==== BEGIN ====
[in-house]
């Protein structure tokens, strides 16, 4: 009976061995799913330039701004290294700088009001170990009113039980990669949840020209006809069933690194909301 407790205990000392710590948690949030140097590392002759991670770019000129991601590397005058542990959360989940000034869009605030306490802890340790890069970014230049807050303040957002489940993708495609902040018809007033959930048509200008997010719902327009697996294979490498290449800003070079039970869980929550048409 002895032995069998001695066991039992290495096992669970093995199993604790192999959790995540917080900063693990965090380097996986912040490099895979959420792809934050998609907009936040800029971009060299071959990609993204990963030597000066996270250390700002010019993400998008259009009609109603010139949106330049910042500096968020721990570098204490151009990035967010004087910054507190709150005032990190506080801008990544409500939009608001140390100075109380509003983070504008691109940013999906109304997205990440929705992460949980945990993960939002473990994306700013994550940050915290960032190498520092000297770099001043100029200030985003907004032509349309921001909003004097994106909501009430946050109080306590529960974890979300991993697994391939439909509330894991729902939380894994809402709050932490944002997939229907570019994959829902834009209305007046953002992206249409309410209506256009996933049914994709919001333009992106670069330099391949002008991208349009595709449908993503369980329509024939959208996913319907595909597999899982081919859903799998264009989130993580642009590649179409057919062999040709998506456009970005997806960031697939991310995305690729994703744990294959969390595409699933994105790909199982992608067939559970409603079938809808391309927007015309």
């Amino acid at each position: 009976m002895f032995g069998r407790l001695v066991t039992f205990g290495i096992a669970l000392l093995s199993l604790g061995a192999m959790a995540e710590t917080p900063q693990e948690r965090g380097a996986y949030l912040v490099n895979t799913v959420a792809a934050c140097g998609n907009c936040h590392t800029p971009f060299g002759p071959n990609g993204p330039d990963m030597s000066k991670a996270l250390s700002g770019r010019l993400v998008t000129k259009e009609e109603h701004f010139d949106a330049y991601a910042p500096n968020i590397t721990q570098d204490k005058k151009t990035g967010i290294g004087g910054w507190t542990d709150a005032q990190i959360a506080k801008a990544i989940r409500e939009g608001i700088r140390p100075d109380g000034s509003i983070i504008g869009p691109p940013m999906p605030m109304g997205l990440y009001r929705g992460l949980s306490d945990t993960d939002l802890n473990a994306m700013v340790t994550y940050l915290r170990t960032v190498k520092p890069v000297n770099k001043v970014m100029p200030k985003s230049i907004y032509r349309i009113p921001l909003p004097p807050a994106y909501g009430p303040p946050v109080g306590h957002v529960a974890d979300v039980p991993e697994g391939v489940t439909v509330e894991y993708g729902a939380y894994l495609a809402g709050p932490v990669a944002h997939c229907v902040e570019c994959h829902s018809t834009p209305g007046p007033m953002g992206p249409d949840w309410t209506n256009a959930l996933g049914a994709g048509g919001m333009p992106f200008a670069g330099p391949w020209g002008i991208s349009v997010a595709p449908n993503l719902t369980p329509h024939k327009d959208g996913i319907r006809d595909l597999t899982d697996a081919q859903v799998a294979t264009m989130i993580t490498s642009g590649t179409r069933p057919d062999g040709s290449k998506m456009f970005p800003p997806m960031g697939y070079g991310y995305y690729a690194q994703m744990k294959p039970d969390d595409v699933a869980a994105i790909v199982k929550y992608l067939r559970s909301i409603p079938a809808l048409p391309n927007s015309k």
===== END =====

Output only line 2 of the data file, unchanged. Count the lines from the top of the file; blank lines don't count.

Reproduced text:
């Protein structure tokens, strides 16, 4: 009976061995799913330039701004290294700088009001170990009113039980990669949840020209006809069933690194909301 407790205990000392710590948690949030140097590392002759991670770019000129991601590397005058542990959360989940000034869009605030306490802890340790890069970014230049807050303040957002489940993708495609902040018809007033959930048509200008997010719902327009697996294979490498290449800003070079039970869980929550048409 002895032995069998001695066991039992290495096992669970093995199993604790192999959790995540917080900063693990965090380097996986912040490099895979959420792809934050998609907009936040800029971009060299071959990609993204990963030597000066996270250390700002010019993400998008259009009609109603010139949106330049910042500096968020721990570098204490151009990035967010004087910054507190709150005032990190506080801008990544409500939009608001140390100075109380509003983070504008691109940013999906109304997205990440929705992460949980945990993960939002473990994306700013994550940050915290960032190498520092000297770099001043100029200030985003907004032509349309921001909003004097994106909501009430946050109080306590529960974890979300991993697994391939439909509330894991729902939380894994809402709050932490944002997939229907570019994959829902834009209305007046953002992206249409309410209506256009996933049914994709919001333009992106670069330099391949002008991208349009595709449908993503369980329509024939959208996913319907595909597999899982081919859903799998264009989130993580642009590649179409057919062999040709998506456009970005997806960031697939991310995305690729994703744990294959969390595409699933994105790909199982992608067939559970409603079938809808391309927007015309």